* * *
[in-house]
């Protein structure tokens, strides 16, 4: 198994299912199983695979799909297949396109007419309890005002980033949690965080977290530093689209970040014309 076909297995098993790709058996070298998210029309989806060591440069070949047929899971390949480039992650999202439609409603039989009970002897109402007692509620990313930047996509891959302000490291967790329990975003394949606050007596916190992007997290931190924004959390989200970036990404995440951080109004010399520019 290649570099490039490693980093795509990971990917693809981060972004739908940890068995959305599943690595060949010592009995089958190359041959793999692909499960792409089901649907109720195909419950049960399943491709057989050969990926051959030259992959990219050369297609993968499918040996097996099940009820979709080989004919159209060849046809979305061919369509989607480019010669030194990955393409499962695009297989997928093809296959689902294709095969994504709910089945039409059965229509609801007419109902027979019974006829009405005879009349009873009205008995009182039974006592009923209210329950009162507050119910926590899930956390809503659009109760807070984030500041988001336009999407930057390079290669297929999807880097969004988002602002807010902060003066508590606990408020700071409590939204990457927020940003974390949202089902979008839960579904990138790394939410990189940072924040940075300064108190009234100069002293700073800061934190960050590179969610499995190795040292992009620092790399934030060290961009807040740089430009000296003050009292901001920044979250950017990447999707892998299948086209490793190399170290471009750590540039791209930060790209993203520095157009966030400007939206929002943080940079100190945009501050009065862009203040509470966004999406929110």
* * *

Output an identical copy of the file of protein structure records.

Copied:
[in-house]
């Protein structure tokens, strides 16, 4: 198994299912199983695979799909297949396109007419309890005002980033949690965080977290530093689209970040014309 076909297995098993790709058996070298998210029309989806060591440069070949047929899971390949480039992650999202439609409603039989009970002897109402007692509620990313930047996509891959302000490291967790329990975003394949606050007596916190992007997290931190924004959390989200970036990404995440951080109004010399520019 290649570099490039490693980093795509990971990917693809981060972004739908940890068995959305599943690595060949010592009995089958190359041959793999692909499960792409089901649907109720195909419950049960399943491709057989050969990926051959030259992959990219050369297609993968499918040996097996099940009820979709080989004919159209060849046809979305061919369509989607480019010669030194990955393409499962695009297989997928093809296959689902294709095969994504709910089945039409059965229509609801007419109902027979019974006829009405005879009349009873009205008995009182039974006592009923209210329950009162507050119910926590899930956390809503659009109760807070984030500041988001336009999407930057390079290669297929999807880097969004988002602002807010902060003066508590606990408020700071409590939204990457927020940003974390949202089902979008839960579904990138790394939410990189940072924040940075300064108190009234100069002293700073800061934190960050590179969610499995190795040292992009620092790399934030060290961009807040740089430009000296003050009292901001920044979250950017990447999707892998299948086209490793190399170290471009750590540039791209930060790209993203520095157009966030400007939206929002943080940079100190945009501050009065862009203040509470966004999406929110």